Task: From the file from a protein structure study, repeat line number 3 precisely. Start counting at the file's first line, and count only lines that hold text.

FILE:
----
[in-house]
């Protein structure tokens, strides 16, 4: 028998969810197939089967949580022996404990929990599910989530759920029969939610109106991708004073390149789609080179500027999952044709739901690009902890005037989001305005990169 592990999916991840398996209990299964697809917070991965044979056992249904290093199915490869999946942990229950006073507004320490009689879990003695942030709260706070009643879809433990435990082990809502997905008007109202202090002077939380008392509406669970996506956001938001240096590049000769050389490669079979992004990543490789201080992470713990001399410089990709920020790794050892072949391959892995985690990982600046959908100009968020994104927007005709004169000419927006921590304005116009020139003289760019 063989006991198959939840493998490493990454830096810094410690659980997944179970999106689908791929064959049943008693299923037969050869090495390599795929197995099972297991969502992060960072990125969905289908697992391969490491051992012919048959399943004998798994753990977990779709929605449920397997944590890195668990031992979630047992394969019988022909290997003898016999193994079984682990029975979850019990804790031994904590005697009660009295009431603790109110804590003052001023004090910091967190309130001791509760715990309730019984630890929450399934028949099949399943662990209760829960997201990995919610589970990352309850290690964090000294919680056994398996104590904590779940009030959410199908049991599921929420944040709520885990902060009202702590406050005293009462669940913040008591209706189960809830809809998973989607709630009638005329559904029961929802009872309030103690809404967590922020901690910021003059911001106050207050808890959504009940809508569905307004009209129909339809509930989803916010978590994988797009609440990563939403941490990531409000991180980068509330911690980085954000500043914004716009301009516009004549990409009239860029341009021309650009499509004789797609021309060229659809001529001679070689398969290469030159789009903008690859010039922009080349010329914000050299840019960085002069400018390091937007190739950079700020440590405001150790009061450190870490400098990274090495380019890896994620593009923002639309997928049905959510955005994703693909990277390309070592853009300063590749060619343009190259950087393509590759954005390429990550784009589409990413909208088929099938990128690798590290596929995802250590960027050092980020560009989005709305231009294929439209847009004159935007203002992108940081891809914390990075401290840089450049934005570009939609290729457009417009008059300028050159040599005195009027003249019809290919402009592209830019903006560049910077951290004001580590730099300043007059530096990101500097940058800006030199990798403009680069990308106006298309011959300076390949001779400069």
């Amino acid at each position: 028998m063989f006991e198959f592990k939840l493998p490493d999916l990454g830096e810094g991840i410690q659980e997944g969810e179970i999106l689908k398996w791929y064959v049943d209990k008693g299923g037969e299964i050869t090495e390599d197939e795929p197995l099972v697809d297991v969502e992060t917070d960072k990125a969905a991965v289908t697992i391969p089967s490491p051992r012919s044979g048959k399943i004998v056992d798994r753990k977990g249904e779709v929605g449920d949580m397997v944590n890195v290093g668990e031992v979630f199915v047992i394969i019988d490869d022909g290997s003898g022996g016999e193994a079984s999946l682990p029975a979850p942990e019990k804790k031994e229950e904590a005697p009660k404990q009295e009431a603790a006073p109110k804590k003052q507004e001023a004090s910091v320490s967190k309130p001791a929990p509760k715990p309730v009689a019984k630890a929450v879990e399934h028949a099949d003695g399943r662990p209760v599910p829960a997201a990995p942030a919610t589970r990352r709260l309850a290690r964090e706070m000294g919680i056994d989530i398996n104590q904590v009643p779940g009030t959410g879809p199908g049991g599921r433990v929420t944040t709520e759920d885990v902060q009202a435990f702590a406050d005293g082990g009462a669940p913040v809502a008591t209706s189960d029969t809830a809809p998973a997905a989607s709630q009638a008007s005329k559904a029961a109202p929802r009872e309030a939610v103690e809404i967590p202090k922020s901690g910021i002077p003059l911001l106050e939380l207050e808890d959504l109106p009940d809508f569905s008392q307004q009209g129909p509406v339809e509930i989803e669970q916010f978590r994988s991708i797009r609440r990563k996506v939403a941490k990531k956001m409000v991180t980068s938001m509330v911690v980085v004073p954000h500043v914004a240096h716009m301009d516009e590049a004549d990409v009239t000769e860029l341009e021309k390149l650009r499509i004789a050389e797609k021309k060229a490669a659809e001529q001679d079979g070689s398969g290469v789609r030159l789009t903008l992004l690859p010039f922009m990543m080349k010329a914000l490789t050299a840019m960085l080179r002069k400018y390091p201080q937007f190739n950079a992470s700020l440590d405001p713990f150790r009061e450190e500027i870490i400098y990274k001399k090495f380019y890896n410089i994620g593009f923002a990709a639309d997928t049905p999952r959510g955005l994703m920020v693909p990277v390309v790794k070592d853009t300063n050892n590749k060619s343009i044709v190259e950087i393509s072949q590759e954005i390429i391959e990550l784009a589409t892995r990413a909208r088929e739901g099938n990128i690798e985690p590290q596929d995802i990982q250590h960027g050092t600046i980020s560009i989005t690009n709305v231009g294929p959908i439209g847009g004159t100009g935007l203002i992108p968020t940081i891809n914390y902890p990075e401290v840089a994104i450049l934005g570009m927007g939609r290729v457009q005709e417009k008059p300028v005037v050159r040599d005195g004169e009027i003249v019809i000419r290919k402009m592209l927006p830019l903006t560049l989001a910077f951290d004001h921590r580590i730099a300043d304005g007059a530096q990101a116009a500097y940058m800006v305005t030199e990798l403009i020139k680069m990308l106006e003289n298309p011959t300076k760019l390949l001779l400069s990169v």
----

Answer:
């Amino acid at each position: 028998m063989f006991e198959f592990k939840l493998p490493d999916l990454g830096e810094g991840i410690q659980e997944g969810e179970i999106l689908k398996w791929y064959v049943d209990k008693g299923g037969e299964i050869t090495e390599d197939e795929p197995l099972v697809d297991v969502e992060t917070d960072k990125a969905a991965v289908t697992i391969p089967s490491p051992r012919s044979g048959k399943i004998v056992d798994r753990k977990g249904e779709v929605g449920d949580m397997v944590n890195v290093g668990e031992v979630f199915v047992i394969i019988d490869d022909g290997s003898g022996g016999e193994a079984s999946l682990p029975a979850p942990e019990k804790k031994e229950e904590a005697p009660k404990q009295e009431a603790a006073p109110k804590k003052q507004e001023a004090s910091v320490s967190k309130p001791a929990p509760k715990p309730v009689a019984k630890a929450v879990e399934h028949a099949d003695g399943r662990p209760v599910p829960a997201a990995p942030a919610t589970r990352r709260l309850a290690r964090e706070m000294g919680i056994d989530i398996n104590q904590v009643p779940g009030t959410g879809p199908g049991g599921r433990v929420t944040t709520e759920d885990v902060q009202a435990f702590a406050d005293g082990g009462a669940p913040v809502a008591t209706s189960d029969t809830a809809p998973a997905a989607s709630q009638a008007s005329k559904a029961a109202p929802r009872e309030a939610v103690e809404i967590p202090k922020s901690g910021i002077p003059l911001l106050e939380l207050e808890d959504l109106p009940d809508f569905s008392q307004q009209g129909p509406v339809e509930i989803e669970q916010f978590r994988s991708i797009r609440r990563k996506v939403a941490k990531k956001m409000v991180t980068s938001m509330v911690v980085v004073p954000h500043v914004a240096h716009m301009d516009e590049a004549d990409v009239t000769e860029l341009e021309k390149l650009r499509i004789a050389e797609k021309k060229a490669a659809e001529q001679d079979g070689s398969g290469v789609r030159l789009t903008l992004l690859p010039f922009m990543m080349k010329a914000l490789t050299a840019m960085l080179r002069k400018y390091p201080q937007f190739n950079a992470s700020l440590d405001p713990f150790r009061e450190e500027i870490i400098y990274k001399k090495f380019y890896n410089i994620g593009f923002a990709a639309d997928t049905p999952r959510g955005l994703m920020v693909p990277v390309v790794k070592d853009t300063n050892n590749k060619s343009i044709v190259e950087i393509s072949q590759e954005i390429i391959e990550l784009a589409t892995r990413a909208r088929e739901g099938n990128i690798e985690p590290q596929d995802i990982q250590h960027g050092t600046i980020s560009i989005t690009n709305v231009g294929p959908i439209g847009g004159t100009g935007l203002i992108p968020t940081i891809n914390y902890p990075e401290v840089a994104i450049l934005g570009m927007g939609r290729v457009q005709e417009k008059p300028v005037v050159r040599d005195g004169e009027i003249v019809i000419r290919k402009m592209l927006p830019l903006t560049l989001a910077f951290d004001h921590r580590i730099a300043d304005g007059a530096q990101a116009a500097y940058m800006v305005t030199e990798l403009i020139k680069m990308l106006e003289n298309p011959t300076k760019l390949l001779l400069s990169v």